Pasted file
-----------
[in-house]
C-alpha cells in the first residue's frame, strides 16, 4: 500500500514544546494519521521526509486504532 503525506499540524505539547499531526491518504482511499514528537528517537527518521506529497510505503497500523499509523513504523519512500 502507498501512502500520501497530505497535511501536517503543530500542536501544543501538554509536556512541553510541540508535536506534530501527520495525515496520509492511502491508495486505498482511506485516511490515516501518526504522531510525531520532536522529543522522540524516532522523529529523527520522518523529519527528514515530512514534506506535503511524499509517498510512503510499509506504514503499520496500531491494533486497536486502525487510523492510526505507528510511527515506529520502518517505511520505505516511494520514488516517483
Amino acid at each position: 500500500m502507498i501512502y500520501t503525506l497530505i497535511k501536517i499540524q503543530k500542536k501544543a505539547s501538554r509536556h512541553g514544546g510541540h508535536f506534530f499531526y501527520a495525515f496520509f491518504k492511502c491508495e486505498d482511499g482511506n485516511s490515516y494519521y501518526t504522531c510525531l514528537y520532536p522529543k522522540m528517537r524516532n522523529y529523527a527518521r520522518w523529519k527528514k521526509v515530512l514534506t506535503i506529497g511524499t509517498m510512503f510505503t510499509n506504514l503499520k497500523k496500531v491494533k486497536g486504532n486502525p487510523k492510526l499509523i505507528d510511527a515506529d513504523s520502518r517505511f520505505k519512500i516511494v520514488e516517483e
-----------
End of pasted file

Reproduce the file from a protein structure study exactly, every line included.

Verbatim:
[in-house]
C-alpha cells in the first residue's frame, strides 16, 4: 500500500514544546494519521521526509486504532 503525506499540524505539547499531526491518504482511499514528537528517537527518521506529497510505503497500523499509523513504523519512500 502507498501512502500520501497530505497535511501536517503543530500542536501544543501538554509536556512541553510541540508535536506534530501527520495525515496520509492511502491508495486505498482511506485516511490515516501518526504522531510525531520532536522529543522522540524516532522523529529523527520522518523529519527528514515530512514534506506535503511524499509517498510512503510499509506504514503499520496500531491494533486497536486502525487510523492510526505507528510511527515506529520502518517505511520505505516511494520514488516517483
Amino acid at each position: 500500500m502507498i501512502y500520501t503525506l497530505i497535511k501536517i499540524q503543530k500542536k501544543a505539547s501538554r509536556h512541553g514544546g510541540h508535536f506534530f499531526y501527520a495525515f496520509f491518504k492511502c491508495e486505498d482511499g482511506n485516511s490515516y494519521y501518526t504522531c510525531l514528537y520532536p522529543k522522540m528517537r524516532n522523529y529523527a527518521r520522518w523529519k527528514k521526509v515530512l514534506t506535503i506529497g511524499t509517498m510512503f510505503t510499509n506504514l503499520k497500523k496500531v491494533k486497536g486504532n486502525p487510523k492510526l499509523i505507528d510511527a515506529d513504523s520502518r517505511f520505505k519512500i516511494v520514488e516517483e